#10

[I][quote=Matt6061;21796]Im hearing that if U do not use it U lose it phase “lately”? Ex: If U hold a NC and are running inland Tugs currently U may lose your NC endorsement after 5 Years. Any one care to shed some light on this_-::eek:[/quote][/I]

This isn’t new. It’s been part of the towing vessel license regulations since they came out in 2001. If you don’t have recent service (within the past 5 years) operating a towing vessel, you must perform a demonstration of ability to manuever and handle a towing vessel before a Designated Examiner.


#11

Actual experience maneuvering and handling a towing vessel is required. Conducting surveys, teaching in a classroom, etc. are not considered the equivalent of maneuvering and handling a vessel.


#12

I have a 3/M AGT oceans. I have been working on inland tugs for the past 2 years. My next upgrade would be to 500T master. Is there any way to keep the oceans endorsment on the 500T even though I have been working on inland tugs? (Maybe previous outside time?) I have discharge slips from a VLCC that I have never submitted (working as AB) or the fact that I already hold an oceans endorsment?


#13

Forgive my being blunt, but this is wrong, plain and simple.

Operating a tug is like riding a bike. Once you have the skills, they don’t magically disappear after 60 months. It’s been ten years since I rode a bicycle, but I could hop on one today and do fine. Same goes for flopping a barge.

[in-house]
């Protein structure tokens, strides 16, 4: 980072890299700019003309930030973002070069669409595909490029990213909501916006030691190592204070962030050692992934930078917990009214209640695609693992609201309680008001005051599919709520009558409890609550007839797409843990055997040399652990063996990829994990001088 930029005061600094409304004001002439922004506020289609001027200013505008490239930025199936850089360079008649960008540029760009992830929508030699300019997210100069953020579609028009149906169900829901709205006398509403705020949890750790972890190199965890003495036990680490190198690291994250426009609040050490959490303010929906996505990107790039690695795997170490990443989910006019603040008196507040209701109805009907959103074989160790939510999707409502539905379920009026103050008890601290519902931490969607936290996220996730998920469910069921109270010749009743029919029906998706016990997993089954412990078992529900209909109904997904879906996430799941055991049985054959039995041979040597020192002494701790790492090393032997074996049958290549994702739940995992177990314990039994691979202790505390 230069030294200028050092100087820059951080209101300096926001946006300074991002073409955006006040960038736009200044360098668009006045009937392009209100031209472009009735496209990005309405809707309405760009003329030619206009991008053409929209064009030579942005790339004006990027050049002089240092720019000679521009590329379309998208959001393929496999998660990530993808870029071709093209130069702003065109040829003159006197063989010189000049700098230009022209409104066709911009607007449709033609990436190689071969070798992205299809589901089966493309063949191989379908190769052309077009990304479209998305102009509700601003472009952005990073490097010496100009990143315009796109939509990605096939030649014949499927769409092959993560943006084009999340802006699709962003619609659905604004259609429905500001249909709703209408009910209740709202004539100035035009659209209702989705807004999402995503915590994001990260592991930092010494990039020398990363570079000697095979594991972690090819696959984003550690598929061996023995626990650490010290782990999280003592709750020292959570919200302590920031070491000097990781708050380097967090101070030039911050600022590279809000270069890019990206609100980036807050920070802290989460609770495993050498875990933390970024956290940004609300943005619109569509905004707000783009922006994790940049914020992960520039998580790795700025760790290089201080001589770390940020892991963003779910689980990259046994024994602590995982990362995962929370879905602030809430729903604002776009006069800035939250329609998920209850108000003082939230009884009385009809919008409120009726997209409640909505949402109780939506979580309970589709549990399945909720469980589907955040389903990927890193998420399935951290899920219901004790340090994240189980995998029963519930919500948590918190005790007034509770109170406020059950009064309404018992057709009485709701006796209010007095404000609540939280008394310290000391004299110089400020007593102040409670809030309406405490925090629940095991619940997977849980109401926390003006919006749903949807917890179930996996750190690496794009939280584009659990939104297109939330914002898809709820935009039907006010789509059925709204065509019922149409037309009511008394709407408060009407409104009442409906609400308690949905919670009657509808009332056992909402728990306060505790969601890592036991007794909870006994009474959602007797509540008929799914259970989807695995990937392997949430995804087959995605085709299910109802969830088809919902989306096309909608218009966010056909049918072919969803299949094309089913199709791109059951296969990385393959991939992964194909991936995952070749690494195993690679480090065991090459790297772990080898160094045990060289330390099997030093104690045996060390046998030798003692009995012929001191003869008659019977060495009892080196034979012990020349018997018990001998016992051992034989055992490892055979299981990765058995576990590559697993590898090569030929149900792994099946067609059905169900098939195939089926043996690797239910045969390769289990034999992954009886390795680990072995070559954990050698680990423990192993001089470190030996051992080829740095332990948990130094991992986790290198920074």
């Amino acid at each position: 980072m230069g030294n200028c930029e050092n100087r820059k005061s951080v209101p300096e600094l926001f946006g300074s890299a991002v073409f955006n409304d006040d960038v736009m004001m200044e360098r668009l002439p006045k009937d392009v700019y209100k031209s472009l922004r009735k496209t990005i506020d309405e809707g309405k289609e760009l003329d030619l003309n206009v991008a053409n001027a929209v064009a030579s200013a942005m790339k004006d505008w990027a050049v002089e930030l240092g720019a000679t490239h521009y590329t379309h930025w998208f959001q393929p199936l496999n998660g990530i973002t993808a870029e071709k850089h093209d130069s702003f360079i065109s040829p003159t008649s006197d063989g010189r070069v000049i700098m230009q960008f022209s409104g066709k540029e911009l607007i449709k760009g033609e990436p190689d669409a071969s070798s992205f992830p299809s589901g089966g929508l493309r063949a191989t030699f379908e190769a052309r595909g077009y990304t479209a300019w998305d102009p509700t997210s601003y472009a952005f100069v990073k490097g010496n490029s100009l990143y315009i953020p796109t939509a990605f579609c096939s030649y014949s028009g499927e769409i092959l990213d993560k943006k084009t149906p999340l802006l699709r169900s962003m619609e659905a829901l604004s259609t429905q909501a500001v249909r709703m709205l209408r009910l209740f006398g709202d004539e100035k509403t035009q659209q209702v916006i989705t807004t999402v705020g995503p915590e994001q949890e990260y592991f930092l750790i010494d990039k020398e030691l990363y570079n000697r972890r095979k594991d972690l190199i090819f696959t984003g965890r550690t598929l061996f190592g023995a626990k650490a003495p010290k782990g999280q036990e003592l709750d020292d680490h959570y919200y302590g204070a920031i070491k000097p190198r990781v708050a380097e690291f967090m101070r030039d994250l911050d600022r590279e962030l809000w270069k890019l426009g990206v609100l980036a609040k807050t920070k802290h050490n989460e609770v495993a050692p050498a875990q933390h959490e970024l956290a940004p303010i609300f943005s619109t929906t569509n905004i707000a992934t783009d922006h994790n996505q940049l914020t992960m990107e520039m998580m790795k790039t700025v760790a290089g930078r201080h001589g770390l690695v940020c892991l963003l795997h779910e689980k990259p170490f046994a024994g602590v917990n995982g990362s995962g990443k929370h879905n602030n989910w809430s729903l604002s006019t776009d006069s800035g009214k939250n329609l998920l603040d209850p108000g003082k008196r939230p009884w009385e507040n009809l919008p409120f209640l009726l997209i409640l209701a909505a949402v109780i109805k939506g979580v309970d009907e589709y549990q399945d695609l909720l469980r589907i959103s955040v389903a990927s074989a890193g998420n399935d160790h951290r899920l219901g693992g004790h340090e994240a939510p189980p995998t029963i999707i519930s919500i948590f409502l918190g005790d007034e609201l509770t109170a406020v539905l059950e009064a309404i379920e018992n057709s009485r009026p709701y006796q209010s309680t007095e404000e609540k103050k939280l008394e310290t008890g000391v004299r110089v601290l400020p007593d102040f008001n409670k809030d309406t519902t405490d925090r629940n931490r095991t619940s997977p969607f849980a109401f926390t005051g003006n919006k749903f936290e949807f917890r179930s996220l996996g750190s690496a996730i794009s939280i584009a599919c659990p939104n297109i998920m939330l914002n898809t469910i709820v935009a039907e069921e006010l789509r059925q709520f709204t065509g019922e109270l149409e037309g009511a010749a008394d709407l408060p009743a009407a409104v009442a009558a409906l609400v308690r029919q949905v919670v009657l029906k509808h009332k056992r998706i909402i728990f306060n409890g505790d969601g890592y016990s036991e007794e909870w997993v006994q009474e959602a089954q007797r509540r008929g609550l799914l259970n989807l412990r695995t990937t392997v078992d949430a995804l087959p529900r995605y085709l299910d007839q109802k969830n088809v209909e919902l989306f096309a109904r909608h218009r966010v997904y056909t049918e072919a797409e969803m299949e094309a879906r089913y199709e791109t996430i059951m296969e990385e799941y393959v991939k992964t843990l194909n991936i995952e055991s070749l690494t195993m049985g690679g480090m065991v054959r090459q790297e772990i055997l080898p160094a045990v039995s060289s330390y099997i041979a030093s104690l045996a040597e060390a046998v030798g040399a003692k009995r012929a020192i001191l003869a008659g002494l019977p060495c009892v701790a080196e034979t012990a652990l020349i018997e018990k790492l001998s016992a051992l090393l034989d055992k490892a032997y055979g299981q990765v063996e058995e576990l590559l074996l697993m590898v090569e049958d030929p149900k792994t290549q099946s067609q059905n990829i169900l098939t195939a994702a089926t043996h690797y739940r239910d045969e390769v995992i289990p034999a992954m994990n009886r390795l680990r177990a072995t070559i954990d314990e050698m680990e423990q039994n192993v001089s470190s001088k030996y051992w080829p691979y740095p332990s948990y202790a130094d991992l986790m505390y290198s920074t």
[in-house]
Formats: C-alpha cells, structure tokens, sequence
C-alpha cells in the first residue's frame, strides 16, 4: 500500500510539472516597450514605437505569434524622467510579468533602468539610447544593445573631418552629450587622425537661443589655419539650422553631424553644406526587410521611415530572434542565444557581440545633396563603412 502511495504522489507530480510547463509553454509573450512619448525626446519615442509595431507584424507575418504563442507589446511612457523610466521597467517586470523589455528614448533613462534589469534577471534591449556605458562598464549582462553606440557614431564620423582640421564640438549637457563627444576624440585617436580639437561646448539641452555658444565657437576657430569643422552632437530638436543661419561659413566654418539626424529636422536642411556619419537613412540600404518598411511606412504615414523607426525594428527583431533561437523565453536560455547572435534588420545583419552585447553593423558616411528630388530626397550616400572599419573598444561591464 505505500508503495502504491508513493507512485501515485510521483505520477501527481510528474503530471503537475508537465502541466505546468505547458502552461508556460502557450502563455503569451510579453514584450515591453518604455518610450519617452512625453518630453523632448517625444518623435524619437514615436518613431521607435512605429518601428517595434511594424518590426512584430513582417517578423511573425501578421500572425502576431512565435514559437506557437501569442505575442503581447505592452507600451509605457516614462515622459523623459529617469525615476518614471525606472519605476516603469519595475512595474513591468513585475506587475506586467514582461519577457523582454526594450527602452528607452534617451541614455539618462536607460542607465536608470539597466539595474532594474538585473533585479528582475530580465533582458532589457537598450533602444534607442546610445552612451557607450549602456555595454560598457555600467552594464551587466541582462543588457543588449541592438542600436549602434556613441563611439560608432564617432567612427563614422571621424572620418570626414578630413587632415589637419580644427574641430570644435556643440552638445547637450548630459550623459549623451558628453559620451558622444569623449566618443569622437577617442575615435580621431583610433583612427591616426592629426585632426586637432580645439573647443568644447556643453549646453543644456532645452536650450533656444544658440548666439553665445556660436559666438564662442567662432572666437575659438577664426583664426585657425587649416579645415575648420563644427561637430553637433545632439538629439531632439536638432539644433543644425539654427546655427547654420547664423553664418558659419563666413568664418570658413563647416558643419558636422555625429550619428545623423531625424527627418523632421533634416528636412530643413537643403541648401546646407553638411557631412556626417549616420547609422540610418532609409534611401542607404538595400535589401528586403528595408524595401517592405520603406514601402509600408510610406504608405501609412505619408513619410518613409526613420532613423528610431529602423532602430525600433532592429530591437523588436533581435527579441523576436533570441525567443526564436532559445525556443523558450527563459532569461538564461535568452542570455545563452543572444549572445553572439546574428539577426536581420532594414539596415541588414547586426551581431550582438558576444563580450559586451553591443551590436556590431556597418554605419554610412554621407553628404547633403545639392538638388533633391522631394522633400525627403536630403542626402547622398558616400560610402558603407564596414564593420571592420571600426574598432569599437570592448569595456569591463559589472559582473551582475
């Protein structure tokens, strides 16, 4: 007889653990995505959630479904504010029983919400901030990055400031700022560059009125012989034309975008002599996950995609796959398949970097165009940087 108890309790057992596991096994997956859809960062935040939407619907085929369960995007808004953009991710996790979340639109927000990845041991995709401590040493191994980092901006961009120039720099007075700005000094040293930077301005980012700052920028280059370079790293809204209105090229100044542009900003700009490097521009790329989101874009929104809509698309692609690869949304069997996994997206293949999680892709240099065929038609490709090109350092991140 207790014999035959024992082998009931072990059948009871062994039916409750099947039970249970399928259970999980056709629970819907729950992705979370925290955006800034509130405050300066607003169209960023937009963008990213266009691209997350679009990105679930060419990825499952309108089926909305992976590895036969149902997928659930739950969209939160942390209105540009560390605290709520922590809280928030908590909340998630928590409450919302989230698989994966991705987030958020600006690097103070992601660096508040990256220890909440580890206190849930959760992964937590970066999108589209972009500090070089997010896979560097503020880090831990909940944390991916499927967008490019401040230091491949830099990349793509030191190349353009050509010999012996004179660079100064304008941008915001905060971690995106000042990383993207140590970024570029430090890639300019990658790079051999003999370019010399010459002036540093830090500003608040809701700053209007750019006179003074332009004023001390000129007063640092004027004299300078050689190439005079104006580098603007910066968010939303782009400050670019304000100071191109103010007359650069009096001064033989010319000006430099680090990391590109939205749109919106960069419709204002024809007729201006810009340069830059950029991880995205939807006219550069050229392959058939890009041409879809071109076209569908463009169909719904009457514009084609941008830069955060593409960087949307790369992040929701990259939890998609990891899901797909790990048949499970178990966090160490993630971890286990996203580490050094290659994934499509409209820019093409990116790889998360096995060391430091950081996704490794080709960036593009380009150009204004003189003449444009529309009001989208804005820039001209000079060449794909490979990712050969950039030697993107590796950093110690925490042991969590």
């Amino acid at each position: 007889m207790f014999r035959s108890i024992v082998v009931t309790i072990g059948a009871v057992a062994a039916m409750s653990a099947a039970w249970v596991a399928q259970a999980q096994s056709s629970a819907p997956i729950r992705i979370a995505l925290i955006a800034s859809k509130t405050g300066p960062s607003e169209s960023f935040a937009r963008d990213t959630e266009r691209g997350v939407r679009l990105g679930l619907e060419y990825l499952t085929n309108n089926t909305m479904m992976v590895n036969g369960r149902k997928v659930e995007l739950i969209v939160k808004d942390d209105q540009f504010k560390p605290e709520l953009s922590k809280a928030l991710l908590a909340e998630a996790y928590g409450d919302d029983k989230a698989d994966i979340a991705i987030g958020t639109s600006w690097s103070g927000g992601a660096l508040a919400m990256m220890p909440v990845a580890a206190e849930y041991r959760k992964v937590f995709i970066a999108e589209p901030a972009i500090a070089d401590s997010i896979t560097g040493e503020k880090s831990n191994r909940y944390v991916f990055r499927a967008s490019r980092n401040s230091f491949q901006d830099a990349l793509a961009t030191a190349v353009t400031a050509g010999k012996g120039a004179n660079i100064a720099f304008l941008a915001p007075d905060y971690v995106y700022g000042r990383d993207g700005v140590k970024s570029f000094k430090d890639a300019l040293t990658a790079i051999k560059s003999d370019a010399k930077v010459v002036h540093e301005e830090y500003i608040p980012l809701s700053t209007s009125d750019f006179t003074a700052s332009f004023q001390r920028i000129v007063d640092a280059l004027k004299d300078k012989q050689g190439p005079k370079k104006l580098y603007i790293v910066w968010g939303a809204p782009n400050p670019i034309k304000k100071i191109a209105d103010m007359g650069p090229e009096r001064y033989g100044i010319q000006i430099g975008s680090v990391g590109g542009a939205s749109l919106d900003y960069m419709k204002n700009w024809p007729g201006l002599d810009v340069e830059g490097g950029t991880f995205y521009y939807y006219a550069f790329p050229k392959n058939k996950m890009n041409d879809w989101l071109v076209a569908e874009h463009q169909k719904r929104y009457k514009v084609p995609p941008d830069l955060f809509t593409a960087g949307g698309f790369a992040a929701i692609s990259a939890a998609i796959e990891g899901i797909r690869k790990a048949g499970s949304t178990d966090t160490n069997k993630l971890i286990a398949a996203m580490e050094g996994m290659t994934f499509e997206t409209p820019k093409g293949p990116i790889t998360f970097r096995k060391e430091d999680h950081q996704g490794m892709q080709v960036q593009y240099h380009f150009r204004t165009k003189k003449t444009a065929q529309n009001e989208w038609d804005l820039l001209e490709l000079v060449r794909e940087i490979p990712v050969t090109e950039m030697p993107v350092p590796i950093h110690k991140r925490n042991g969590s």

It is ridiculous to take one’s hard earned endorsement away just because they either have by choice or compulsion been working in a different segment of the industry.

I completely agree that a demonstration of one’s skills is necessary, but leave that to the employer. It is insulting and crazy-making to have the USCG arbitrarily remove an endorsement from one’s “license” based on the passage of time, especially an endorsement that has gotten so difficult to obtain.

I’m currently a designated examiner. I’m the author of PMI’s TOAR guidebook for DE’s and MOTV candidates. I have a deep working knowledge of tugs, both conventional and harbor. But, I currently don’t work on tugs, and probably won’t in the near future. So as my reward for choosing to work elsewhere, I will lose both my MOTV Oceans, and my DE, based on this arbitrary rule. But I teach tugboaters at PMI and MITAGS. I am talking the talk, and walking the walk, but not on an actual tug.

“Honor the Mariner”?

Horseshit, Mr. Cavo.


#14

[quote=dougpine;21868]Forgive my being blunt, but this is wrong, plain and simple.

Operating a tug is like riding a bike. Once you have the skills, they don’t magically disappear after 60 months. It’s been ten years since I rode a bicycle, but I could hop on one today and do fine. Same goes for flopping a barge.

It is ridiculous to take one’s hard earned endorsement away just because they either have by choice or compulsion been working in a different segment of the industry.

I completely agree that a demonstration of one’s skills is necessary, but leave that to the employer. It is insulting and crazy-making to have the USCG arbitrarily remove an endorsement from one’s “license” based on the passage of time, especially an endorsement that has gotten so difficult to obtain.